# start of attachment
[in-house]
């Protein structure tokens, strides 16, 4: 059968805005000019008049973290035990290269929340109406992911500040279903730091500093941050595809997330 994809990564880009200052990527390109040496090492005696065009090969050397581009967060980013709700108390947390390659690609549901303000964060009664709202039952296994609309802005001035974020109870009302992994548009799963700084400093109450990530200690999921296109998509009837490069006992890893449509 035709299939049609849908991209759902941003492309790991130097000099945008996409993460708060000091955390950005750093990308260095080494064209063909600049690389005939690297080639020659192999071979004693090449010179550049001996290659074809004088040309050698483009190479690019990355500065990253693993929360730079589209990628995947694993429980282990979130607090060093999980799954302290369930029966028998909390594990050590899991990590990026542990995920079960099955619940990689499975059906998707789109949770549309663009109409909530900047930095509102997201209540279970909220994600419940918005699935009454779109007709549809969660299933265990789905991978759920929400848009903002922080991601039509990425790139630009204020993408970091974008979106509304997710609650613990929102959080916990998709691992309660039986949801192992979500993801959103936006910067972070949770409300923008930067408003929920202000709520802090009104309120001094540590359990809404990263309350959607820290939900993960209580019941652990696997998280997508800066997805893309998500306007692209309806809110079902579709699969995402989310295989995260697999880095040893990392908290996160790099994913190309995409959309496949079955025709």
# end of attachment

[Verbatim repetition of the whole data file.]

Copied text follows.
[in-house]
């Protein structure tokens, strides 16, 4: 059968805005000019008049973290035990290269929340109406992911500040279903730091500093941050595809997330 994809990564880009200052990527390109040496090492005696065009090969050397581009967060980013709700108390947390390659690609549901303000964060009664709202039952296994609309802005001035974020109870009302992994548009799963700084400093109450990530200690999921296109998509009837490069006992890893449509 035709299939049609849908991209759902941003492309790991130097000099945008996409993460708060000091955390950005750093990308260095080494064209063909600049690389005939690297080639020659192999071979004693090449010179550049001996290659074809004088040309050698483009190479690019990355500065990253693993929360730079589209990628995947694993429980282990979130607090060093999980799954302290369930029966028998909390594990050590899991990590990026542990995920079960099955619940990689499975059906998707789109949770549309663009109409909530900047930095509102997201209540279970909220994600419940918005699935009454779109007709549809969660299933265990789905991978759920929400848009903002922080991601039509990425790139630009204020993408970091974008979106509304997710609650613990929102959080916990998709691992309660039986949801192992979500993801959103936006910067972070949770409300923008930067408003929920202000709520802090009104309120001094540590359990809404990263309350959607820290939900993960209580019941652990696997998280997508800066997805893309998500306007692209309806809110079902579709699969995402989310295989995260697999880095040893990392908290996160790099994913190309995409959309496949079955025709």